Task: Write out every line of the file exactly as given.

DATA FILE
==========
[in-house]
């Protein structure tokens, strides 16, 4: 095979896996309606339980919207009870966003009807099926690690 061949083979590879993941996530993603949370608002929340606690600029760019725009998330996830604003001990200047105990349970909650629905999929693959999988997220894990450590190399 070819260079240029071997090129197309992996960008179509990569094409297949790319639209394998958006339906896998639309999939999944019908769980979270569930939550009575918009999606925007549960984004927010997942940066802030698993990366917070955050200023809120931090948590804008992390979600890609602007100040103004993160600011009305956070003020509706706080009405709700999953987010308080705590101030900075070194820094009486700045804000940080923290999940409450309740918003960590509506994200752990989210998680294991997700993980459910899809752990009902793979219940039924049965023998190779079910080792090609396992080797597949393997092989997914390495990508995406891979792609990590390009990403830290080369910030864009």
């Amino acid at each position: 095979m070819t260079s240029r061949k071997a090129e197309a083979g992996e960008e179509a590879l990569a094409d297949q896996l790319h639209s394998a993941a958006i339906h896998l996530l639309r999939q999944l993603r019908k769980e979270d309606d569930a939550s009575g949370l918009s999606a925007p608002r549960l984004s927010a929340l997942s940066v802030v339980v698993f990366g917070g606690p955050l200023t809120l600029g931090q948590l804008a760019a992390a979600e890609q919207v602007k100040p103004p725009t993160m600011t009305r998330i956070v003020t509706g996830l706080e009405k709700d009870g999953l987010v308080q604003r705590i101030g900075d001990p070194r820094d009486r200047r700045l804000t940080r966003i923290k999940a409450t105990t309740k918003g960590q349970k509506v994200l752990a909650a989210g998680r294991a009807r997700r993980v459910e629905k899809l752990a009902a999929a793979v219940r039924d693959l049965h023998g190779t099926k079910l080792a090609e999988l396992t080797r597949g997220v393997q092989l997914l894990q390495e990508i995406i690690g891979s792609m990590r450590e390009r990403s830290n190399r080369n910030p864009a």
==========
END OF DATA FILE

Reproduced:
[in-house]
């Protein structure tokens, strides 16, 4: 095979896996309606339980919207009870966003009807099926690690 061949083979590879993941996530993603949370608002929340606690600029760019725009998330996830604003001990200047105990349970909650629905999929693959999988997220894990450590190399 070819260079240029071997090129197309992996960008179509990569094409297949790319639209394998958006339906896998639309999939999944019908769980979270569930939550009575918009999606925007549960984004927010997942940066802030698993990366917070955050200023809120931090948590804008992390979600890609602007100040103004993160600011009305956070003020509706706080009405709700999953987010308080705590101030900075070194820094009486700045804000940080923290999940409450309740918003960590509506994200752990989210998680294991997700993980459910899809752990009902793979219940039924049965023998190779079910080792090609396992080797597949393997092989997914390495990508995406891979792609990590390009990403830290080369910030864009």
């Amino acid at each position: 095979m070819t260079s240029r061949k071997a090129e197309a083979g992996e960008e179509a590879l990569a094409d297949q896996l790319h639209s394998a993941a958006i339906h896998l996530l639309r999939q999944l993603r019908k769980e979270d309606d569930a939550s009575g949370l918009s999606a925007p608002r549960l984004s927010a929340l997942s940066v802030v339980v698993f990366g917070g606690p955050l200023t809120l600029g931090q948590l804008a760019a992390a979600e890609q919207v602007k100040p103004p725009t993160m600011t009305r998330i956070v003020t509706g996830l706080e009405k709700d009870g999953l987010v308080q604003r705590i101030g900075d001990p070194r820094d009486r200047r700045l804000t940080r966003i923290k999940a409450t105990t309740k918003g960590q349970k509506v994200l752990a909650a989210g998680r294991a009807r997700r993980v459910e629905k899809l752990a009902a999929a793979v219940r039924d693959l049965h023998g190779t099926k079910l080792a090609e999988l396992t080797r597949g997220v393997q092989l997914l894990q390495e990508i995406i690690g891979s792609m990590r450590e390009r990403s830290n190399r080369n910030p864009a």